Also important to note, the wines were all good. All three were from Bordeaux, and fortunately I’ve had a lot of Bordeaux wines in the last two years. It’s a hit or miss region and sometimes you get real swill. All three selections were what I would consider to be in the top 25% for wines up to $50. No stinkers.
Oxidation – 8/10
My key concern going into this wasn’t so much the cost, it was oxidation. When you expose a wine to air, it begins to oxidize which significantly changes the flavor. You can’t just open a bottle of wine, pour it into a vial, and ship it to someone (legality aside). Either the winery has to bottle it straight into the vial from the barrel, or the exchange has to be done in an oxygen-free environment.
These particular vials say “Bottled for Vinebox Inc. by WIT France”. A quick Google search for “WIT France wine bottling” yields this video: https://www.youtube.com/watch?v=W8IWgj40Pss (which I recommend you don’t watch). If I had seen that video before subscribing, I wouldn’t have joined. It was not confidence inspiring. But since joining, I’ve chatted about oxidation with the founder, and that’s not the machine they’re using. They’re using some sort of contained processing line. Ignore the video.
I was planning to buy full bottles of the Vinebox wines to sample side-by-side with the vials, but unfortunately couldn’t find any in the US. I think I heard a rumor that the second delivery will feature mostly Californian wines, so maybe I’ll be able to do a better analysis next time. For now, my inexpert opinion is that the white wine was 100% fresh. It had nice buttery notes and tropical fruit acidity. The reds didn’t taste oxidized, but I wouldn’t aerate or decant them either. Again, not an expert on this stuff, I just know what wine tastes like a few days after opening and I’m listening to my tongue. Hopefully I’ll be able to be more precise next month and update this review.
Overall – 8/10
At the end of the day, I’ve decided to keep my subscription for another month. Here’s a rough guide to help you make your decision:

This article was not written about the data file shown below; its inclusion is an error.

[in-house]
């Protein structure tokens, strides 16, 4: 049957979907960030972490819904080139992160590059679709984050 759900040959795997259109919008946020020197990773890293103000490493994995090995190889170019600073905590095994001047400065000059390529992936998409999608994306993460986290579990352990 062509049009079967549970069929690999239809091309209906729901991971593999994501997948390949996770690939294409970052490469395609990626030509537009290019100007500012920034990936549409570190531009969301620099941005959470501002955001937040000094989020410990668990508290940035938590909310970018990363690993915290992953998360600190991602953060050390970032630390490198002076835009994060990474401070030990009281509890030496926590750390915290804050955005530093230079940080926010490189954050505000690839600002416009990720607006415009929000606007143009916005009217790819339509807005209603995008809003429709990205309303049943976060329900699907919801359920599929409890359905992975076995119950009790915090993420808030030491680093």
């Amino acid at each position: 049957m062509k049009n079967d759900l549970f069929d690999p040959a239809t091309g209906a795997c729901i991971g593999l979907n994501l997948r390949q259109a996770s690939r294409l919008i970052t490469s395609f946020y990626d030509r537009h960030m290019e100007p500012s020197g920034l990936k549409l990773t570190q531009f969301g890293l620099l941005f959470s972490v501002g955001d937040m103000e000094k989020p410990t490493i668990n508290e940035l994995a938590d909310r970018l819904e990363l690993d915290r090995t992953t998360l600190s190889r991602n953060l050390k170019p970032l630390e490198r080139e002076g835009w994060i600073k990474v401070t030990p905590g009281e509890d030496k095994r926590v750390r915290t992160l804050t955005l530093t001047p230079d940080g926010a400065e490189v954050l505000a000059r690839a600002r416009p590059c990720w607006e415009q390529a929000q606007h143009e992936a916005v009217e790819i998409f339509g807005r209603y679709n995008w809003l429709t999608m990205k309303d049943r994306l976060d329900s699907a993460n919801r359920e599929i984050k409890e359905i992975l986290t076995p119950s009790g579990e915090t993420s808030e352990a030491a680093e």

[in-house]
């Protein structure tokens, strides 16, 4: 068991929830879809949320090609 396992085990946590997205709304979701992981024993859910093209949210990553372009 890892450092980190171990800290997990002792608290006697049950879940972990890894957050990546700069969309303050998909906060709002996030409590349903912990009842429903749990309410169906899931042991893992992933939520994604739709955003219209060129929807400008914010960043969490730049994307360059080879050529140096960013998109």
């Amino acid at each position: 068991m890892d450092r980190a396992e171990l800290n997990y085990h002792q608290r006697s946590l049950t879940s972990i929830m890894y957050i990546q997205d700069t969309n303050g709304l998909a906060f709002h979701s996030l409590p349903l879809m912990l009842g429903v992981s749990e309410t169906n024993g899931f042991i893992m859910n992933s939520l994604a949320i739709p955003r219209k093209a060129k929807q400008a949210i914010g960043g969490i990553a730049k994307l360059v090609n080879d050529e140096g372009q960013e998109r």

- Who should subscribe today:
- Gift Buyers – I think that Vinebox is a particularly excellent gift idea, it looks great, it’s fun, and the wines were delicious. You won’t be disappointed.
- Casual Explorers – If your goal is to try a few extra wines this year without breaking the bank, Vinebox makes a fun monthly subscription.
- Who should wait:
- Aspiring Somms – If you’re signing up because you just watched Somm and want to get into wine, your money is probably better spent on a WSET or wine tasting class, or even just splitting some bottles with other friends who share your interest.
- Value Hunters – The value proposition is this subscription’s weakness. It’s an easy problem for the founders to fix though, all they need to do is select more expensive wines. If the box included three $50+ wines, this subscription would be indispensable to me.
All this comes with one major caveat. This is Vinebox’s first shipment ever. If I was an Angels’ Cup subscriber for the first shipment, I would have unsubscribed in a heartbeat. We shipped some coffees that we weren’t terribly proud of because we thought our audience would want to learn the difference between light and dark roasted coffee. We also foolishly forced ourselves to ship coffees from a wide geographic range at the expense of flavor. A year later, we have stronger relationships with roasters, we know what our subscribers are looking for, and we’re 100% confident in the coffee we ship.
I’m optimistic that Vinebox will be able to gather feedback from early users, improve the service, and build an awesome business. They’re off to a good start, and I’m excited to be along for the ride!